He had a gun for an arm, a sniper's eye and a silver and black
jersey. If he only had a brain. An hour before the Oakland
Raiders' game against the Denver Broncos last Oct. 10, a
spectator with severe anger-management issues stood up in his
seat behind the south end zone and fired a battery at Broncos
coach Mike Shanahan. The Energizer sailed 15 yards and smacked
Shanahan in the back of the head, and though the blow nearly
knocked the coach unconscious, he continued to supervise his
team's pregame warmups. "I was seeing stars," Shanahan recalled
last week as he prepared to return to the scene of the crime.
"But I knew that if I would've turned around, the Raiders fans
would've gone nuts, so I waited awhile and then casually picked
up the battery. Luckily it was only a double A, or I might not
have been in such great shape."
That cowardly act wasn't enough to short-circuit the NFL's
resident mastermind, and conventional methods aren't doing the
trick, either. On Sunday, Shanahan strode back onto the Oakland
turf and did what he always does against the Raiders--mess
mercilessly with their heads. Following their coach's strategic
blueprint to perfection, the Broncos rolled to a 33-24 victory
that reestablished the former NFL kingpins as, at the very least,
the class of the AFC West. Shanahan, an erstwhile Oakland coach
and a Raider hater of the first degree, is 10-1 against the team
from which he was divorced bitterly 11 years ago, but he's
focused on bigger and better things. "I've got the same goals
I've always had," says Shanahan, who led Denver to Super Bowl
triumphs following the 1997 and '98 seasons. "We've had a lot of
people question us the last couple of years, but these players
have responded to the challenge, and they're thinking big."
While Shanahan's bunch hasn't yet regained the swagger it had in
the waning years of John Elway's career, the spring in the
Broncos' step is increasing by the week. When you're scoring 36.3
points a game without your best player (injured halfback Terrell
Davis), and when his replacement (Mike Anderson, a rookie who
began the season as a third-stringer) ransacks Oakland for 187
yards on 32 carries, you have ample reason to believe. One other
number stood out after Sunday: The Broncos (2-1), who dropped a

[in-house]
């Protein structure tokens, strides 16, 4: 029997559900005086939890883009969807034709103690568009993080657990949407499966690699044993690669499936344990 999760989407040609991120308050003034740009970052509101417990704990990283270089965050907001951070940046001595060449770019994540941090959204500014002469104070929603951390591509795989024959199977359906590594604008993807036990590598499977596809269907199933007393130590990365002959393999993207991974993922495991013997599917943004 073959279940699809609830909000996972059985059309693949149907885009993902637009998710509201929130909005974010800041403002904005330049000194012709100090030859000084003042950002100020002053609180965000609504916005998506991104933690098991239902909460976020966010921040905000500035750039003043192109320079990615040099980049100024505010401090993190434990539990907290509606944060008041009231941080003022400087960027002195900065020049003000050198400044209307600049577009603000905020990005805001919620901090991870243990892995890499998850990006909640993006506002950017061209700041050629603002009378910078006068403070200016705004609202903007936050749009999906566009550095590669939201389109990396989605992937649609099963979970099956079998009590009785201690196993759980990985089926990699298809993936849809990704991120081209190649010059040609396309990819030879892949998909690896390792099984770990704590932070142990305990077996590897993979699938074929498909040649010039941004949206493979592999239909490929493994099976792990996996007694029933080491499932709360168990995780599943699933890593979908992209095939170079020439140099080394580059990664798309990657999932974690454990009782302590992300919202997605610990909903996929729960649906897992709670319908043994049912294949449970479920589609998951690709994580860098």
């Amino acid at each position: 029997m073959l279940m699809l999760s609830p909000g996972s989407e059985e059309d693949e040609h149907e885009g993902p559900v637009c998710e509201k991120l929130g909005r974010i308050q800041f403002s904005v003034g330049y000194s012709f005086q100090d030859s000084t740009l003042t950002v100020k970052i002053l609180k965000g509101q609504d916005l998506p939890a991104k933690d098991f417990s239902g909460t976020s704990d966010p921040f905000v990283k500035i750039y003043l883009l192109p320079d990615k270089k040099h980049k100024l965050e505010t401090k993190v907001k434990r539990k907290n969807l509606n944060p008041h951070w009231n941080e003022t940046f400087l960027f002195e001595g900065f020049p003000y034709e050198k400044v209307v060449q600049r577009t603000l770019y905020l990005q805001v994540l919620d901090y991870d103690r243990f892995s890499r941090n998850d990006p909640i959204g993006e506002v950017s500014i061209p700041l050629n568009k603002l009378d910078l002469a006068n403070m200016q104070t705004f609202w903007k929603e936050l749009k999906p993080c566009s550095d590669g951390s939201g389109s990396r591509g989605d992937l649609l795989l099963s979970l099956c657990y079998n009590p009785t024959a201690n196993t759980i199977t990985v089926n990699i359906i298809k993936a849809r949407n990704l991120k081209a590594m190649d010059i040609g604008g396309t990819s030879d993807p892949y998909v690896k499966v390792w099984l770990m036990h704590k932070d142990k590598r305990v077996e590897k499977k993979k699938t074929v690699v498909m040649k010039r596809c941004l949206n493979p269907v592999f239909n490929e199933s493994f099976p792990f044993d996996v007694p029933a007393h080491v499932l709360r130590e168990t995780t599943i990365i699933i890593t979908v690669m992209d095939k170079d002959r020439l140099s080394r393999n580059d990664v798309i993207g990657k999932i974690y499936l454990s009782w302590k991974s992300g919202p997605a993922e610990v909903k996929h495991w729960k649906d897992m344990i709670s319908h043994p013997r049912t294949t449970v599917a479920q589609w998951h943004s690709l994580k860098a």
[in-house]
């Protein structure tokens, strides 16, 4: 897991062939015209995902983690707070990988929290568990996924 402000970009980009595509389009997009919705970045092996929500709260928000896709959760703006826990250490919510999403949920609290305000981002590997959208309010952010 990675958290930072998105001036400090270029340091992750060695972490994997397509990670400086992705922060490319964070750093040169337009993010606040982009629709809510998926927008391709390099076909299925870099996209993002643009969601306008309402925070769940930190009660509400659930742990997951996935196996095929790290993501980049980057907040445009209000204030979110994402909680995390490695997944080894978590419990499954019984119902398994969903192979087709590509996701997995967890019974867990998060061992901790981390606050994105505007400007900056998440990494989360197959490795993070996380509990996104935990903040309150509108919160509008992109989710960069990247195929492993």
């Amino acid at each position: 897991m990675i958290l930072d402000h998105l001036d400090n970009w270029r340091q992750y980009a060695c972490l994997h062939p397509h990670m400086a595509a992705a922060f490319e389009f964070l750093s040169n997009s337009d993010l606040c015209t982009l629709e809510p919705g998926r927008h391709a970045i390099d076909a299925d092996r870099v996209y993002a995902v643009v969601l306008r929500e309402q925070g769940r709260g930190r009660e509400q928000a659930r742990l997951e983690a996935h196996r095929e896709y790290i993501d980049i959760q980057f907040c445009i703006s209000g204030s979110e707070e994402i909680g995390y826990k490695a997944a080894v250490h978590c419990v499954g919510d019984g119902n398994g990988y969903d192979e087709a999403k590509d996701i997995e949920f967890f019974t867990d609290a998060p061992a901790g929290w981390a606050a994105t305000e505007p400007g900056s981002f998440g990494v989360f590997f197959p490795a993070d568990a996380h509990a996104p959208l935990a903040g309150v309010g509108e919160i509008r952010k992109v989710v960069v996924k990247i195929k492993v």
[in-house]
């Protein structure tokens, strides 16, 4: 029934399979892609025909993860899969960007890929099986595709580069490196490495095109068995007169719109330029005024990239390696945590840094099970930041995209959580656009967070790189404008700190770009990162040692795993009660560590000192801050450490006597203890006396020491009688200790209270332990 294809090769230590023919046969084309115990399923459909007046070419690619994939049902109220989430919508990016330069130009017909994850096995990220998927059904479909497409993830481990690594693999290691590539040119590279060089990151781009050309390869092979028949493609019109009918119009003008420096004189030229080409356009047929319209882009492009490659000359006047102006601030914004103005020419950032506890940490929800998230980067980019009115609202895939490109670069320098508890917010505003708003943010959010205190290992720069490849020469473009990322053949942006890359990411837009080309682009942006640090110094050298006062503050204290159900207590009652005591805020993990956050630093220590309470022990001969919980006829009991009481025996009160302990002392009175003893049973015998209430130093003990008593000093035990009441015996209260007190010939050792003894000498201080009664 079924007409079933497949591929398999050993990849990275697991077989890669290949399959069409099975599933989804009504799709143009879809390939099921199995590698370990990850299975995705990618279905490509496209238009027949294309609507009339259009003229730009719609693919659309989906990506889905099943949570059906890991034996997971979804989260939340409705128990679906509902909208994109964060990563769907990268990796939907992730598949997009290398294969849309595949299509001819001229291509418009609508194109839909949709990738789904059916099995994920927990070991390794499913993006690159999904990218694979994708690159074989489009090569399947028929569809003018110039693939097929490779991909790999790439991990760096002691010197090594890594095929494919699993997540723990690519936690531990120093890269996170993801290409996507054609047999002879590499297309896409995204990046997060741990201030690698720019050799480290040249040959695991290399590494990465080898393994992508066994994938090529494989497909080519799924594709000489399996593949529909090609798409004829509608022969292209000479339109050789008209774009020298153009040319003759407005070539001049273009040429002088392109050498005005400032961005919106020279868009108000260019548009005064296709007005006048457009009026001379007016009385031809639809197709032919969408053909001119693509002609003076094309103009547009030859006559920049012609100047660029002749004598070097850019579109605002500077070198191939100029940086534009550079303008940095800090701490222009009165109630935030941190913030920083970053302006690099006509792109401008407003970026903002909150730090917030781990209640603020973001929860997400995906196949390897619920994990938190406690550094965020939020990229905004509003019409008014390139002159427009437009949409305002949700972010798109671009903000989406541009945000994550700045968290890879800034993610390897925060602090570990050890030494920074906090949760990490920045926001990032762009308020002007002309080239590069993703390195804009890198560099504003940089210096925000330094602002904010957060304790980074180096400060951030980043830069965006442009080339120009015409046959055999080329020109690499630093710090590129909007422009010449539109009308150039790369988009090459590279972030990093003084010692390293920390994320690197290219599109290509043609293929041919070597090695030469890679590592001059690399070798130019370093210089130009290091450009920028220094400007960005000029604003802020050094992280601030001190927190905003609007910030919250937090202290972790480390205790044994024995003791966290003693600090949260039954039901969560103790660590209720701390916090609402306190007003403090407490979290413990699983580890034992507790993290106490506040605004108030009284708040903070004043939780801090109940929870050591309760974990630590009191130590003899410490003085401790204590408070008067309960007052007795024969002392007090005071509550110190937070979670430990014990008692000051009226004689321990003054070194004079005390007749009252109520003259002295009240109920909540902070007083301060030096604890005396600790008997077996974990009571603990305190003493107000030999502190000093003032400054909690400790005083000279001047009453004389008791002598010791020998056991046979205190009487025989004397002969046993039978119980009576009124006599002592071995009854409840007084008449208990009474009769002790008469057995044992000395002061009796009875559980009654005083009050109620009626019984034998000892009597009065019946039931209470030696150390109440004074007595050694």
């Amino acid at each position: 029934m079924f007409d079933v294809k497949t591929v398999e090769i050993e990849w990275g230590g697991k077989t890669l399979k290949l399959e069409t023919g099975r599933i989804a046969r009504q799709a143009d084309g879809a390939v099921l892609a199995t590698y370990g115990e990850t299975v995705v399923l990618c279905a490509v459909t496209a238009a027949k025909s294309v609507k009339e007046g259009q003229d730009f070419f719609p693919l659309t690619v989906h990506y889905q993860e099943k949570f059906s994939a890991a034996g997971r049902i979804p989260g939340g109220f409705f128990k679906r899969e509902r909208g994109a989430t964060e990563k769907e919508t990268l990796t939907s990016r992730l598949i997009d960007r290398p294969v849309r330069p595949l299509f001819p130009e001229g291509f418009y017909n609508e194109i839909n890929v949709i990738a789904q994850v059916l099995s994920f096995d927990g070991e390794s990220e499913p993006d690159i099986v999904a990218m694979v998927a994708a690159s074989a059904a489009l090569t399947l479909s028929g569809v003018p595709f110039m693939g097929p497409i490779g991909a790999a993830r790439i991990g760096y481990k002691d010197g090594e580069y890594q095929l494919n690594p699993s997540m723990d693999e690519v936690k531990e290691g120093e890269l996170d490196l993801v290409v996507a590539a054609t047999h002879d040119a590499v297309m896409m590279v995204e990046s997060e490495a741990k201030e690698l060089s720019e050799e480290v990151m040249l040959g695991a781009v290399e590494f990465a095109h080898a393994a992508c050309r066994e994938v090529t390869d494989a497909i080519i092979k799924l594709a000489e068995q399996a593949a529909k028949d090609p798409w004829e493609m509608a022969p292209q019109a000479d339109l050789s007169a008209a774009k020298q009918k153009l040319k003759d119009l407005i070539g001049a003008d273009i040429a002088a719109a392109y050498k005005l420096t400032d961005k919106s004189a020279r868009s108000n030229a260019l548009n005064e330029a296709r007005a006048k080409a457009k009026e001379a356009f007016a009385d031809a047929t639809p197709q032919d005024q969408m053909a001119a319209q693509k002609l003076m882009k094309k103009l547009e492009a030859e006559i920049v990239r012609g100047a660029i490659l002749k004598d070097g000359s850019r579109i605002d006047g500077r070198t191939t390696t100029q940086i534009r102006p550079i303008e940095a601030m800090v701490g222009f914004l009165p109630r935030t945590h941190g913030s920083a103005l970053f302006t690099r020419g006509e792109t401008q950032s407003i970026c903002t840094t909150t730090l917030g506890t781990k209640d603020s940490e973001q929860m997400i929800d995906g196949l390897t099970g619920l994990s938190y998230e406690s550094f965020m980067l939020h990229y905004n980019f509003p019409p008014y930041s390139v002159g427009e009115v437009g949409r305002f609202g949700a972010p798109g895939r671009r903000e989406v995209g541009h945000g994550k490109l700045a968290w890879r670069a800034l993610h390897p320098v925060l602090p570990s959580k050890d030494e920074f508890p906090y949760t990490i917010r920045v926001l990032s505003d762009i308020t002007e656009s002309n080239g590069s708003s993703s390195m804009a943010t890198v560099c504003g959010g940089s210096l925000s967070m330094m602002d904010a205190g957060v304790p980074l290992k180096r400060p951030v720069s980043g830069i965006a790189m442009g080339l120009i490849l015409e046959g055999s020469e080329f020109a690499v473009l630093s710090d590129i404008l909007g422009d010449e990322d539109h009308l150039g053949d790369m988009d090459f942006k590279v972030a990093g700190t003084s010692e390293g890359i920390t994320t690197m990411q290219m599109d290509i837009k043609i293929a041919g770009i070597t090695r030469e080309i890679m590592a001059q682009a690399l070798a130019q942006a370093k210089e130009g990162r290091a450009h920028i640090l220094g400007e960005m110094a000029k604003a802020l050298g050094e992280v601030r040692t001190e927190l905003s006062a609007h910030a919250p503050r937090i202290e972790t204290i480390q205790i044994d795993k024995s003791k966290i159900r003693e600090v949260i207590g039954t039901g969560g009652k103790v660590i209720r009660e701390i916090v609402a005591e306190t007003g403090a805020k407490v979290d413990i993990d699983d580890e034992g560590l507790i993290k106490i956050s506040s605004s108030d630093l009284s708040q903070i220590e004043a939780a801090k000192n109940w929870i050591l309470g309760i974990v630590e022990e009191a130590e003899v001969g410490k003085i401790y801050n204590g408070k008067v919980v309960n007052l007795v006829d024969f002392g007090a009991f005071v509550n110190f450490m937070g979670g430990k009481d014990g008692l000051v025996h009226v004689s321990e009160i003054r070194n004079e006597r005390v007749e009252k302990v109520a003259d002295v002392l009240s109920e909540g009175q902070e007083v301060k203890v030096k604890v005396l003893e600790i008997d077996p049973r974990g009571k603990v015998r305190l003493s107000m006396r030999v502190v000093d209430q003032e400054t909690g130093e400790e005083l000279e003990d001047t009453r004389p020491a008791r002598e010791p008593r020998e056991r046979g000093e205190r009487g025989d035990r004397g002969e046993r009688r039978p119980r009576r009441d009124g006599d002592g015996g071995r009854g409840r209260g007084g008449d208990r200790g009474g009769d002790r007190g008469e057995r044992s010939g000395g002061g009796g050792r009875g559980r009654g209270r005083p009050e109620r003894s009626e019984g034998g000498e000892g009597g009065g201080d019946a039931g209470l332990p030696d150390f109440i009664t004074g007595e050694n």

41-36 thriller to the Rams in their opener, are above .500 for
the first time since Super Bowl XXXIII in January 1999. "We're
good, bro," defensive lineman Mike Lodish said after the game.
"Just because John Elway's not here and we've lost some other
All-Pros, it doesn't mean we're going away. Even against St.
Louis, we didn't feel the Rams were that much better than us--if
If the fact that a Denver team run by Shanahan is a bona fide
Super Bowl contender seems like less than startling news,
consider how dramatically the Broncos' fortunes have changed in
11 months. When they last visited Oakland, the battery that
caromed off Shanahan's noggin was a harsh metaphor for the fire
he was under in Denver. His first post-Elway season had been one
giant headache from the outset, what with Davis's season-ending
knee injury in the fourth game, new quarterback Brian Griese's
shakiness and an 0-4 start that caused major locker room
Now the Good Ship Shanahan is back on cruise control. With three
AFC West teams--the Kansas City Chiefs (1-2), the defending
division-champion Seattle Seahawks (1-2) and the San Diego
Chargers (0-3)--seemingly dead in the water, Sunday's showdown
with the undefeated Raiders had strong ramifications. "This was
big, and our coaches deserve a lot of credit, because in our
organization they're almost more important than the players,"
said Broncos wideout Rod Smith, who caught seven passes for 63
yards. "The game plans this season have been nearly perfect. All
week [the coaches] talked about how we'd wear them down in the
fourth quarter, and that's exactly what happened."
Siphoning the will out of Oakland used to seem like stealing to
Shanahan, but these are not your big brother's Raiders, who for
much of the '90s were a talented ensemble that too often played
like the Tin Man. Since Jon Gruden took over as coach in 1998 and
began weeding out me-first players--and especially since last
season, when fierce veteran Rich Gannon stepped in at
quarterback--Oakland has developed a commendable comeback spirit.